Revolution: The Director's Cut
Revolution: The Director's Cut
(Hugh Hudson, 1985)
Reviewed by Dave Lancaster
Summary: Altered drastically by Al Pacino's newly recorded narration, Hugh Hudson's renewed civil war epic 'Revolution' demands rediscovery.
'Revolution' was always a strange epic. Set against the backdrop of the American Revolution, 'Chariots of Fire' director Hugh Hudson filmed his huge production like an independent. Handheld, gritty, from the floor and unapologetic in its style, this is no period drama ala Kubrick's 'Barry Lyndon'.
Audiences of the time didn't respond to the treatment or oddly cast star Al Pacino's cocktail Irish/New York accent. The misunderstood film flopped badly and was forgotten for over two decades before Hudson took another shot at it for the official home entertainment release.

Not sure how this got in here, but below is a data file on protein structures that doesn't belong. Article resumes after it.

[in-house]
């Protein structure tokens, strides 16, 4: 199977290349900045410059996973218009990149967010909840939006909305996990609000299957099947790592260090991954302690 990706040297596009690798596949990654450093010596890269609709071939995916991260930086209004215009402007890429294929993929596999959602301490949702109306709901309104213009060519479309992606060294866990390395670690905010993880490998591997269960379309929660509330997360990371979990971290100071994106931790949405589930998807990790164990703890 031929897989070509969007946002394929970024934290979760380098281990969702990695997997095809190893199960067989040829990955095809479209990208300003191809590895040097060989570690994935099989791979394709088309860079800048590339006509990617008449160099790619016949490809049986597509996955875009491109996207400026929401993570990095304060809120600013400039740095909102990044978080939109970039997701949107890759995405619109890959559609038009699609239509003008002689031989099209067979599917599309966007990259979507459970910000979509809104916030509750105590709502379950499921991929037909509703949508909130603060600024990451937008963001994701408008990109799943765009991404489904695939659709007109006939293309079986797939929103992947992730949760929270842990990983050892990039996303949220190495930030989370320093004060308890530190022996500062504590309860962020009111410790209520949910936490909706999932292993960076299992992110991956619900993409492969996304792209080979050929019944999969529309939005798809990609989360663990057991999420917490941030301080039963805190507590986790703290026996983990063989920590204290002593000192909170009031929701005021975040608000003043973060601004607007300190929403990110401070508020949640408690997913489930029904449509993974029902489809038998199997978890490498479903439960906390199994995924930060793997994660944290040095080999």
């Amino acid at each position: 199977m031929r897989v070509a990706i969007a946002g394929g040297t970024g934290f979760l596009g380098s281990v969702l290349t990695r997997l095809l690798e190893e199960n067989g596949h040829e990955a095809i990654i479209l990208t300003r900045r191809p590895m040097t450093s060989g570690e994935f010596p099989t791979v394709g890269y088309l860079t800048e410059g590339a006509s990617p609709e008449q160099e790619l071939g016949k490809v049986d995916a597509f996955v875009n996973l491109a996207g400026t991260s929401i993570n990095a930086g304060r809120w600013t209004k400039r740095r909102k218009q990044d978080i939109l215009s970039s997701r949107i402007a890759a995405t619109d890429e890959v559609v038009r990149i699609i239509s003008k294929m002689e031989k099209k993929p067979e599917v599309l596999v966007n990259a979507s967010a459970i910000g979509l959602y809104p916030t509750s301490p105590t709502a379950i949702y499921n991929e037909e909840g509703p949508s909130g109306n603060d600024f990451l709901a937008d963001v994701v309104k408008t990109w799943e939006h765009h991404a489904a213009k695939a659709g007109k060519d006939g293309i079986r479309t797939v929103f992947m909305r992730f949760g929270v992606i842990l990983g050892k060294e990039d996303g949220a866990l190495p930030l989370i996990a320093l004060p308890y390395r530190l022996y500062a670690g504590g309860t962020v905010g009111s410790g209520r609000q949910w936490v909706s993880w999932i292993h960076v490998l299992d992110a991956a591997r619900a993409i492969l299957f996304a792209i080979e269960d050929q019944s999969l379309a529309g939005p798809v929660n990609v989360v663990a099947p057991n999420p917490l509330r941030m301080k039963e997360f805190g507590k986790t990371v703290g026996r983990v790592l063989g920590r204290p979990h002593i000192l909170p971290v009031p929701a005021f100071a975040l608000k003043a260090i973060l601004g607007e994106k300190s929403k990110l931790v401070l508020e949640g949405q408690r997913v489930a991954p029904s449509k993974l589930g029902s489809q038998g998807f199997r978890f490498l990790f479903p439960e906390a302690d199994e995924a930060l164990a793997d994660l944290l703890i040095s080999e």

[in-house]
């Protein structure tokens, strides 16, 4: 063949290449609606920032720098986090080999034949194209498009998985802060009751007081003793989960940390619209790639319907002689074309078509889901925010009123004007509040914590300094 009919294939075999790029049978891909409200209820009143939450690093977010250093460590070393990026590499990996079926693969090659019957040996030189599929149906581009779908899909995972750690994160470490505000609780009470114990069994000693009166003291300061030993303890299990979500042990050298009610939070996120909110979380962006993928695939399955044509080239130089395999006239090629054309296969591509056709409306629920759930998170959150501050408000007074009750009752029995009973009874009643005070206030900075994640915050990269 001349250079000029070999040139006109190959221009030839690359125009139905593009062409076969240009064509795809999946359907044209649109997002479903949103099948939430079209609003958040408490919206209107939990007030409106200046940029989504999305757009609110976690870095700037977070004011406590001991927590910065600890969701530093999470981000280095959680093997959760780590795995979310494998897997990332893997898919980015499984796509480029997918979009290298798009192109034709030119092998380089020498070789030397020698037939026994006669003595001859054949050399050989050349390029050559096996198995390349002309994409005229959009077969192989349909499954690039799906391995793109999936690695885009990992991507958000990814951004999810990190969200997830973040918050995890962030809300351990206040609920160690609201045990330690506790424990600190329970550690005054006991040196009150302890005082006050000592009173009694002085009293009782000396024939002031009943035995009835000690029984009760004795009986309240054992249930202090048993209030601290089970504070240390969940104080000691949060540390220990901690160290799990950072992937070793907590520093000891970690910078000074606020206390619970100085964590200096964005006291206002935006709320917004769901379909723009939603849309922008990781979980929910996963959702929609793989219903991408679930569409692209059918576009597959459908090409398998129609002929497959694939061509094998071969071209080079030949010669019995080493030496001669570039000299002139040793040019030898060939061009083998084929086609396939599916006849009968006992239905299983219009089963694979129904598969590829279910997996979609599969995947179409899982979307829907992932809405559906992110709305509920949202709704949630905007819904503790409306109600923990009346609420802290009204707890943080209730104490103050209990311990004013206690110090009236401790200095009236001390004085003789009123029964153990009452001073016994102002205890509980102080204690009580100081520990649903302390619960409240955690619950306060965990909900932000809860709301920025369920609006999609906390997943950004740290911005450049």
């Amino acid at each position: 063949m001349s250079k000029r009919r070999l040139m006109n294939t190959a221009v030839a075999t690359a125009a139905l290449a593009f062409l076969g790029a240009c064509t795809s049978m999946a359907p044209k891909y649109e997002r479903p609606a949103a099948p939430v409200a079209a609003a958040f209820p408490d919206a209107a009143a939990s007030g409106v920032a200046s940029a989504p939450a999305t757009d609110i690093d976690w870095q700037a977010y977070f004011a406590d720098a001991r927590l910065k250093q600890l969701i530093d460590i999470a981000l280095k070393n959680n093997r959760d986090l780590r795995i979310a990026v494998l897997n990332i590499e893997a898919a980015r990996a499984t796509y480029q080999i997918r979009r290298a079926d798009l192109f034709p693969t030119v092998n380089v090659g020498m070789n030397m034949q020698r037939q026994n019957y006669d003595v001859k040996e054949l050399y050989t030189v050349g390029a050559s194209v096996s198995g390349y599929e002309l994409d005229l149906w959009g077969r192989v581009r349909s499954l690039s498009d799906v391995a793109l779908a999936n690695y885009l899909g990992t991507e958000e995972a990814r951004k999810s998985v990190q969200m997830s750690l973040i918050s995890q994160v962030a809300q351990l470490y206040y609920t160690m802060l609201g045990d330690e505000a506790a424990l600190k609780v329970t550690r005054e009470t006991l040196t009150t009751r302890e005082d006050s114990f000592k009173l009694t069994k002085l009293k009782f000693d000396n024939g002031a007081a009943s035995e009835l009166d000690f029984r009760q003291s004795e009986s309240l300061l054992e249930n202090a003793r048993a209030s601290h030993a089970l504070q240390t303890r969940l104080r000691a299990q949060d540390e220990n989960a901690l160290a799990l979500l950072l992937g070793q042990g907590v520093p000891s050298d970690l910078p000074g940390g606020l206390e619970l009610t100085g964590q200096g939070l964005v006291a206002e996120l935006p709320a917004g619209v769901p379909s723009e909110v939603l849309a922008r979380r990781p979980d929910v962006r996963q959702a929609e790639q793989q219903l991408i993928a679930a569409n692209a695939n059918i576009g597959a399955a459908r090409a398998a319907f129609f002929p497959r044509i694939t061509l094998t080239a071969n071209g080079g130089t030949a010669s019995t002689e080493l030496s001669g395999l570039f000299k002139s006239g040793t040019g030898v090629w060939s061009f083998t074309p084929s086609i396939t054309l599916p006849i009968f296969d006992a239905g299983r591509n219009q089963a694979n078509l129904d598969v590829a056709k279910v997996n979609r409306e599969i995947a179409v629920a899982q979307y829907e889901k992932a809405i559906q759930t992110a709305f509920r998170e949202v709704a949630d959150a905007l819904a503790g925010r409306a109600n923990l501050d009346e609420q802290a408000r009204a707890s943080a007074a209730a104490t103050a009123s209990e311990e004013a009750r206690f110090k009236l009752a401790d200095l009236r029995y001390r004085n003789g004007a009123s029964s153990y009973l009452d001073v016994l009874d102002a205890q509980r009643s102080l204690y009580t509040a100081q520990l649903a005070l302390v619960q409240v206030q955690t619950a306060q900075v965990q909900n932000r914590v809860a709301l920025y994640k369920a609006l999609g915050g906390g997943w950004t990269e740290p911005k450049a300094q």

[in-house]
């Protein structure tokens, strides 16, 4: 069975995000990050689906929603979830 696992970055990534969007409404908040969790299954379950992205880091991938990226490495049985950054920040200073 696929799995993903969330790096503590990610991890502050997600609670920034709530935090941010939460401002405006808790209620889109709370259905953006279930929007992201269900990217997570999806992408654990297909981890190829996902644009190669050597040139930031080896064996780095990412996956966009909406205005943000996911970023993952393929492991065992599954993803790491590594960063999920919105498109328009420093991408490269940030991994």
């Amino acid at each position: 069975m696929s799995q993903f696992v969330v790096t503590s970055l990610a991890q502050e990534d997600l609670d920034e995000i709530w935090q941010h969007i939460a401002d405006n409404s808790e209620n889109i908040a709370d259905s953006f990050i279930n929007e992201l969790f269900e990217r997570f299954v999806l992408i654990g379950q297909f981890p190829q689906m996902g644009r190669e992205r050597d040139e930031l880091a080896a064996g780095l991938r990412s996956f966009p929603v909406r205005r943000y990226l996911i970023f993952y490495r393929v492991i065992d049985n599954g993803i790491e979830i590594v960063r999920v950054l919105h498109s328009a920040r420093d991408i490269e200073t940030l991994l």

Changing the edit and recruiting Pacino to add a poetic, tired narration, the director's cut is personal and vital while still retaining the narrative drive of a powerful father/son bond. The clash between the elder Pacino's calm voiceover and the vibrancy of the film's dirty production makes for an interesting blend. Indeed, the clash of eloquent turns of phrase and poverty now plays like a Dickens novel.
Nastassja Kinski's rich girl determined to breathe the horrors of war for herself still rings false, but Pacino's part is strong. Even more so thanks to the nuggets of character development that his narration adds. His work here as Tom Dobb, the reluctant participant in the revolution who only cares for his son Ned (Dexter Fletcher) is excellent. Memorable too is Donald Sutherland's stuffy military man. Technically, the film is incredible.
How this wasn't acknowledged at that year's Oscars for its score, costumes, sound, art direction and cinematography is a shocking oversight. The narrative may challenge and Hudson doesn't make it easy, but there's gold to be mined here. This film deserves its flag waving higher. The BFI's Blu-ray may just win that battle.
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